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Future Apple wireless charger would be smarter than your average dock

Apple patent shows how a wireless iPhone charger could check your orientation
Is this the future of wireless charging?
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Apple's entry into the wireless charging arena may see the company introduce a far more advanced solution than current generation charging mats, according to a patent recently granted to the company.

The patent, filed with the US Patents and Trademarks Office, explains how different functions could be performed depending on how a phone, media player or camera is placed on the inductive charging pad.

For example, if an iPhone were to be placed face-down, the mat it would charge the device, while positioning it face-up would also see data synced with a nearby laptop or desktop computer.

Beyond that, the smart dock would also be able to recognise the precise positioning of the device to automatically commence the data transfer, according to the filing.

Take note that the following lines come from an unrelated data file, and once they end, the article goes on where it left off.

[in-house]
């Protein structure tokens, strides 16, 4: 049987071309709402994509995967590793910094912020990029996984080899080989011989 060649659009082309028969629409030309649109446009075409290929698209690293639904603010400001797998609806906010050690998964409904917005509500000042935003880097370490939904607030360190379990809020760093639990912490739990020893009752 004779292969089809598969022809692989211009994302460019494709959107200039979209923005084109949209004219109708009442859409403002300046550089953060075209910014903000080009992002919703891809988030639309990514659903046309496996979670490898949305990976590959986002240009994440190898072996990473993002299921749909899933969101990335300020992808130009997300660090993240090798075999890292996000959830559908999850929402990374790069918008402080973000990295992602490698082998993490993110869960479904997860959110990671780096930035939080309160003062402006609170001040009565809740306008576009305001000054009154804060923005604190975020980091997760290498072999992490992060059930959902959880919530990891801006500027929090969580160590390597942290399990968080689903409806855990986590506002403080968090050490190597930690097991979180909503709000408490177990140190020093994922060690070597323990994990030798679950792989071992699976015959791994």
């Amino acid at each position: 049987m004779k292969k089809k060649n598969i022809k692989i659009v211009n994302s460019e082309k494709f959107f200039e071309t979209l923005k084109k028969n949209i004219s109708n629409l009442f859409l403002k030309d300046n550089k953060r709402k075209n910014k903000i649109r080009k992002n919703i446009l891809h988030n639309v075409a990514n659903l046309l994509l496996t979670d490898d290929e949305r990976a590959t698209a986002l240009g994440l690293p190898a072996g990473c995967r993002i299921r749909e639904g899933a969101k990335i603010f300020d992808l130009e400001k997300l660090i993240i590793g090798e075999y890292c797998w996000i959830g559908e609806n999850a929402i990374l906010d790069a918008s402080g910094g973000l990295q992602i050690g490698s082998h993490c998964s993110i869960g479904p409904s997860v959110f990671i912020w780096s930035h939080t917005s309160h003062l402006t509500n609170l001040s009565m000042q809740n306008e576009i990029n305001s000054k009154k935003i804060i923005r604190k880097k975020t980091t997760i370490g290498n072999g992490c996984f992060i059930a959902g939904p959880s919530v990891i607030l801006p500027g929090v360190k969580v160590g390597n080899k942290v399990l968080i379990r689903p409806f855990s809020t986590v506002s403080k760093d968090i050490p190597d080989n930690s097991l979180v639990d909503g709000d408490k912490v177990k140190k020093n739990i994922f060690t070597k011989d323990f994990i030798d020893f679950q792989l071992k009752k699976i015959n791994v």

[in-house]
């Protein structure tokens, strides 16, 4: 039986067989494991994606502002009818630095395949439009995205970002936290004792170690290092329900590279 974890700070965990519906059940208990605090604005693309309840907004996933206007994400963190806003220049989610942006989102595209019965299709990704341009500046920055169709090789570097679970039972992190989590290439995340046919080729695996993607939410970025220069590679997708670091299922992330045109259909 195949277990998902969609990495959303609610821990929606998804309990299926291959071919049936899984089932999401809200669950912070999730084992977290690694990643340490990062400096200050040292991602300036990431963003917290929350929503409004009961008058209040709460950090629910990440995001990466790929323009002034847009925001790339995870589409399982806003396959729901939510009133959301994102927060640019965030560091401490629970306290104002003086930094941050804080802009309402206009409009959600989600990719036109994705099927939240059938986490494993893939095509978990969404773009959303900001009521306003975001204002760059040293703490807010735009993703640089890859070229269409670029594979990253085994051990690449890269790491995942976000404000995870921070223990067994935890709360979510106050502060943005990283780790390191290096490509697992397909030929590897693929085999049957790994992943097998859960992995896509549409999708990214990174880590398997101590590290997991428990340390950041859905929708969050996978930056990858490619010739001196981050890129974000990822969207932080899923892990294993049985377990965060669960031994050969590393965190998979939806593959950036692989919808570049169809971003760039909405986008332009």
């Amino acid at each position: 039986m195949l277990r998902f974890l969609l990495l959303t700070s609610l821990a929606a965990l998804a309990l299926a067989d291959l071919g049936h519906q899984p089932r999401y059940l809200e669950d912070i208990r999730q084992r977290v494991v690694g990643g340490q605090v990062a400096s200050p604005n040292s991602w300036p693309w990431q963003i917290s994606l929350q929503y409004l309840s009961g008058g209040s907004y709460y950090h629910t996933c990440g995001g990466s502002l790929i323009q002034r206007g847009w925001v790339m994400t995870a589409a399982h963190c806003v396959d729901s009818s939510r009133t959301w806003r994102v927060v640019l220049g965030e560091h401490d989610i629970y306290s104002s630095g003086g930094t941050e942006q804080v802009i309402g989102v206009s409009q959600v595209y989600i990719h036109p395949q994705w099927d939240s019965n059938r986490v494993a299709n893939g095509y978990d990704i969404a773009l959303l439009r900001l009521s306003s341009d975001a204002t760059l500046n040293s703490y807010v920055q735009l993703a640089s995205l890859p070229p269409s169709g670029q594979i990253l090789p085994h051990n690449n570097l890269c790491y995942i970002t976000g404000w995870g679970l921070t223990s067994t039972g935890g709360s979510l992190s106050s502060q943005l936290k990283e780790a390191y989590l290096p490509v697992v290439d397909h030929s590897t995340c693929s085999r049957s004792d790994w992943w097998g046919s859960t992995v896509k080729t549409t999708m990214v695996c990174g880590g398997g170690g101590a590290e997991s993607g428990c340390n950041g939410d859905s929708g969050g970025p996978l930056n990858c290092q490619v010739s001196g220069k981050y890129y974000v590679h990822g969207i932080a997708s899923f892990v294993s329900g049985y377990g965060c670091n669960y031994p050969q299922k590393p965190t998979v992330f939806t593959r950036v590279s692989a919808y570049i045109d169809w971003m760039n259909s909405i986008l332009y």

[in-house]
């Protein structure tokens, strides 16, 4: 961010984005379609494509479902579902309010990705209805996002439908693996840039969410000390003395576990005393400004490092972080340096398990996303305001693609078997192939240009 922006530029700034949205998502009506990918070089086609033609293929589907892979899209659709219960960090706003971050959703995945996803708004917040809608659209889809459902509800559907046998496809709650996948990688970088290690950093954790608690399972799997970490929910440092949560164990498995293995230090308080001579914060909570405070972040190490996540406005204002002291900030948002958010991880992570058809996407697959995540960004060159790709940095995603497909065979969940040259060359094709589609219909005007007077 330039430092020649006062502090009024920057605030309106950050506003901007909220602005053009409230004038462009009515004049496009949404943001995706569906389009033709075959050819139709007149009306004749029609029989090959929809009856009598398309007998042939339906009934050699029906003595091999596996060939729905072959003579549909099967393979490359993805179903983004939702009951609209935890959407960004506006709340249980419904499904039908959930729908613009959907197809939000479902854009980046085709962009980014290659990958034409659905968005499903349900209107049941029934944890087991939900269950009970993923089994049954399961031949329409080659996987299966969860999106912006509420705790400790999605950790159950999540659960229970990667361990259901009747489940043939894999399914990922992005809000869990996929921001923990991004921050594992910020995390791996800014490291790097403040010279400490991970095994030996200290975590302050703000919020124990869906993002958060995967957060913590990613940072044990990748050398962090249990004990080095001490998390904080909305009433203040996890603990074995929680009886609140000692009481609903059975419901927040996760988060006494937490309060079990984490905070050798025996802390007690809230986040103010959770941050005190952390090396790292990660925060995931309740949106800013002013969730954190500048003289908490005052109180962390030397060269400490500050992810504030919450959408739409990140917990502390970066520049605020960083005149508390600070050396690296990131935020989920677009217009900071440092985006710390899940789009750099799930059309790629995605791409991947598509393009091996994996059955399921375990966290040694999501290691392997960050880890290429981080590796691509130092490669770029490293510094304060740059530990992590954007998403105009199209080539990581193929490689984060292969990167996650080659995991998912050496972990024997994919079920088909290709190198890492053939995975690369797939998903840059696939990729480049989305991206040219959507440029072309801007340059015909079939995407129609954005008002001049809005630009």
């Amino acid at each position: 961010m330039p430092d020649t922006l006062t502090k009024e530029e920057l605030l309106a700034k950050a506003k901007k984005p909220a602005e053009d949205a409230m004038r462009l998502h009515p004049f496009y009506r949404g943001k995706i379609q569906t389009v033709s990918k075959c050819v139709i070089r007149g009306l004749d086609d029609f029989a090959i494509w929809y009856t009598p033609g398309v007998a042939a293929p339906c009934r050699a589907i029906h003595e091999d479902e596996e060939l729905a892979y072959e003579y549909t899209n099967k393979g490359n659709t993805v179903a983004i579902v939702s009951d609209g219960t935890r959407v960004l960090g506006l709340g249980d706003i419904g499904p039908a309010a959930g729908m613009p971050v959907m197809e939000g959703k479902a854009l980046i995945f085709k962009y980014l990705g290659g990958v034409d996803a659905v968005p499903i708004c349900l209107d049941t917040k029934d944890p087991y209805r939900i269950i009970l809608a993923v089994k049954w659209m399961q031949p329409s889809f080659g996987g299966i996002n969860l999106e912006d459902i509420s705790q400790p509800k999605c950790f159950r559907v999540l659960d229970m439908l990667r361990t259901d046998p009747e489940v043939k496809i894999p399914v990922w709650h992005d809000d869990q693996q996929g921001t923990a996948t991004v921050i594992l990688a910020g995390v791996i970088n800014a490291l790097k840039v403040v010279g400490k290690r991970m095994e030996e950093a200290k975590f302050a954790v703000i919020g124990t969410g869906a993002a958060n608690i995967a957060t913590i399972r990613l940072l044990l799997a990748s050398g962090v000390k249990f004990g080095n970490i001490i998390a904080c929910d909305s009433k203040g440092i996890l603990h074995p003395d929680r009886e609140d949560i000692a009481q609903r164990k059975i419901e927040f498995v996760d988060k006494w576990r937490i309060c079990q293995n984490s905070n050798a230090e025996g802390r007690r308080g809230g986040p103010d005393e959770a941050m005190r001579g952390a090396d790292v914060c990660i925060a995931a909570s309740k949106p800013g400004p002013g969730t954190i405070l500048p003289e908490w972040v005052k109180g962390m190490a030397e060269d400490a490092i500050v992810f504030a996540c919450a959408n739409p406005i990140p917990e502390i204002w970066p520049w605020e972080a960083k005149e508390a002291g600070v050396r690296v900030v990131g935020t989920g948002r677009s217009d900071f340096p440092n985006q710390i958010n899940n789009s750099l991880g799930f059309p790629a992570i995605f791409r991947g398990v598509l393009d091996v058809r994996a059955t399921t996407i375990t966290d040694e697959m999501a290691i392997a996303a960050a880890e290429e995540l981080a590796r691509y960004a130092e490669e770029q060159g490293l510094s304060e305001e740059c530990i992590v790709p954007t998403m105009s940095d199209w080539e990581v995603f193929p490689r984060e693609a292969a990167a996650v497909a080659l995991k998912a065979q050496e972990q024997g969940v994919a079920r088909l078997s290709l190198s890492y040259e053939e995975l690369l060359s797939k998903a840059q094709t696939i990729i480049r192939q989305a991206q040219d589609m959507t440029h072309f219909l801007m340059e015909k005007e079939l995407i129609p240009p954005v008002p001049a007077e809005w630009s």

Not your average charger

According to the patent, the dock would also feature a dedicated processor, integrated power supply, other I/O ports and other hardware features.

Within the literature for "Device orientation based docking functions," Apple explained: "A user device such as a smart phone, digital camera, or personal media player may be docked to a docking device, which may allow for charging and data transmittal. Some docking devices may provide induction charging to charge a user device, when the user device is placed on a charging surface.

"The user device may include circuitry which may respond to a magnetic field provided by the charging surface. Data may be transmitted between a user device and a docking device, or a host device, when the user device is docked."

Of course, it goes without saying that just because Apple has filed this patent, doesn't mean the tech is definitely on the way.

However, it does tie in with recent reports claiming the company is working on building inductive, solar and motion-powered batteries for the next generation of iOS devices and wearables.

Via BGR

A technology journalist, writer and videographer of many magazines and websites including T3, Gadget Magazine and TechRadar.com. He specializes in applications for smartphones, tablets and handheld devices, with bylines also at The Guardian, WIRED, Trusted Reviews and Wareable. Chris is also the podcast host for The Liverpool Way. As well as tech and football, Chris is a pop-punk fan and enjoys the art of wrasslin'.